The statistics of health problems behind obesity and overweight individuals are endless. 20% of cancer death in men and 14% in women are related to overweight or obesity. 66% of people with arthritis are obese. You are 83% more likely to get kidney disease and 80% more susceptible to dementia if you are overweight or obese.

Type 2 diabetes mostly affects overweight and older adults and accounts for 90% of people with diabetes. Currently 25 million people in the U.S. are diabetic, another 79 million are pre-diabetic and 5 million are walking around undiagnosed.

An obese person costs $1400 more a year to insure while a diabetic person costs $6600 more a year. It comes out to $150 million dollars a year to insure overweight and people with diet related problems with half of that money coming from state funding. That means everyone pays out of pocket for this epidemic. In North Carolina and Alabama these obese employees are forced to pay higher premiums to stay insured. Also the case in some private sectors, or they will just avoid the cost all together and move the jobs to India or China. When it comes to our military, 27% of people trying to get into the military cannot because they are past the weight requirement.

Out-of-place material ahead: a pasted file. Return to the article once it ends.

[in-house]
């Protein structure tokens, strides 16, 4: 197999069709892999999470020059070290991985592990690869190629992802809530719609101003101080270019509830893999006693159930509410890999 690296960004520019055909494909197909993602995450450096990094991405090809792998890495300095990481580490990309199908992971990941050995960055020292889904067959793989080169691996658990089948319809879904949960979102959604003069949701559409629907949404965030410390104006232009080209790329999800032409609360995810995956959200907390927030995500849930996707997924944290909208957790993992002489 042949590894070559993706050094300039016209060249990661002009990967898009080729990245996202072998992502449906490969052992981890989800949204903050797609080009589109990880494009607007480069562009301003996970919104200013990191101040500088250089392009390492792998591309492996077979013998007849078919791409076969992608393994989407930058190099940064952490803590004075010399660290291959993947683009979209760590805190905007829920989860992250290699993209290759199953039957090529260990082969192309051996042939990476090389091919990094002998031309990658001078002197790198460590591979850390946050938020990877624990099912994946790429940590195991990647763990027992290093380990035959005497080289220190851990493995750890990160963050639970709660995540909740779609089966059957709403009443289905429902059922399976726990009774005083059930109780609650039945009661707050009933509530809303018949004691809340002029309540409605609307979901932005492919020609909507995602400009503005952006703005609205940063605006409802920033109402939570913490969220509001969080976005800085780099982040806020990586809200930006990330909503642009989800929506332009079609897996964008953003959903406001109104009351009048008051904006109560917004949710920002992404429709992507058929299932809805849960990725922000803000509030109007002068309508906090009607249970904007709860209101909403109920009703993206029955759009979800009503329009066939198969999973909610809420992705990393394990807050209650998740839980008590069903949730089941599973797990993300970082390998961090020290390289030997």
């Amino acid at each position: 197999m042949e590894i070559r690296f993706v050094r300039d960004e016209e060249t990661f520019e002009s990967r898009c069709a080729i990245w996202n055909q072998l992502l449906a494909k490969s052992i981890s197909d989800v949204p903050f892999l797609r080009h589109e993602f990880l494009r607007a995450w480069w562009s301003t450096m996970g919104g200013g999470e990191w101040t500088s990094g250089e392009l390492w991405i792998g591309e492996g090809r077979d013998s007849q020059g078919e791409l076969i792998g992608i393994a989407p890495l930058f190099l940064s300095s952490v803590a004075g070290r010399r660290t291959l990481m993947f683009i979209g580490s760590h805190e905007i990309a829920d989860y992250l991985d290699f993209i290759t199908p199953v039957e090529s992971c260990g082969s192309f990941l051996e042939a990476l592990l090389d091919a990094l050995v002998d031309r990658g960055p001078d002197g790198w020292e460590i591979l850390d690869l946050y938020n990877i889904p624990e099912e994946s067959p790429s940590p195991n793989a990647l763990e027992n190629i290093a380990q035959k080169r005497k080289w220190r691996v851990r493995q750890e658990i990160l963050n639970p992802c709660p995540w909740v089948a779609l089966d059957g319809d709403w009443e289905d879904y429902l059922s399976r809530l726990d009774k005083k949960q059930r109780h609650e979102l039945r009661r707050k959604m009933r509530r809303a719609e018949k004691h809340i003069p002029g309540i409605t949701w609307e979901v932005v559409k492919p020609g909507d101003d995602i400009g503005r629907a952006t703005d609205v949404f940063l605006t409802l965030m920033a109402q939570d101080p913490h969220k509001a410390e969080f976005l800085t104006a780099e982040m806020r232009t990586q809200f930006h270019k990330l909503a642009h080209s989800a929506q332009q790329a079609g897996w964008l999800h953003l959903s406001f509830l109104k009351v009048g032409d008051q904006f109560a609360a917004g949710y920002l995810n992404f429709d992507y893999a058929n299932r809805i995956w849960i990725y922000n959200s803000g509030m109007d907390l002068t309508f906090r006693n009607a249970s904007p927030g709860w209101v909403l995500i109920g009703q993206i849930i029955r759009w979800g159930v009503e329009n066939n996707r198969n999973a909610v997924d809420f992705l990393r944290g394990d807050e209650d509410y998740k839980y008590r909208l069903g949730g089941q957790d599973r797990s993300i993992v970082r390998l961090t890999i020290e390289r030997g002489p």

So to sum up Part 1, Consequences, the next leaders of this country are dying before their parents from diseases they shouldn’t have. The workforce is so unfit that companies are moving out of the country to fill jobs. Military, police, the men and women that protect this country are not only limited on new recruits by 27% because of obesity but 3-5,000 service personnel a year are discharged for being overweight. Never mind the whole in America’s pocket the health care cost is burning through.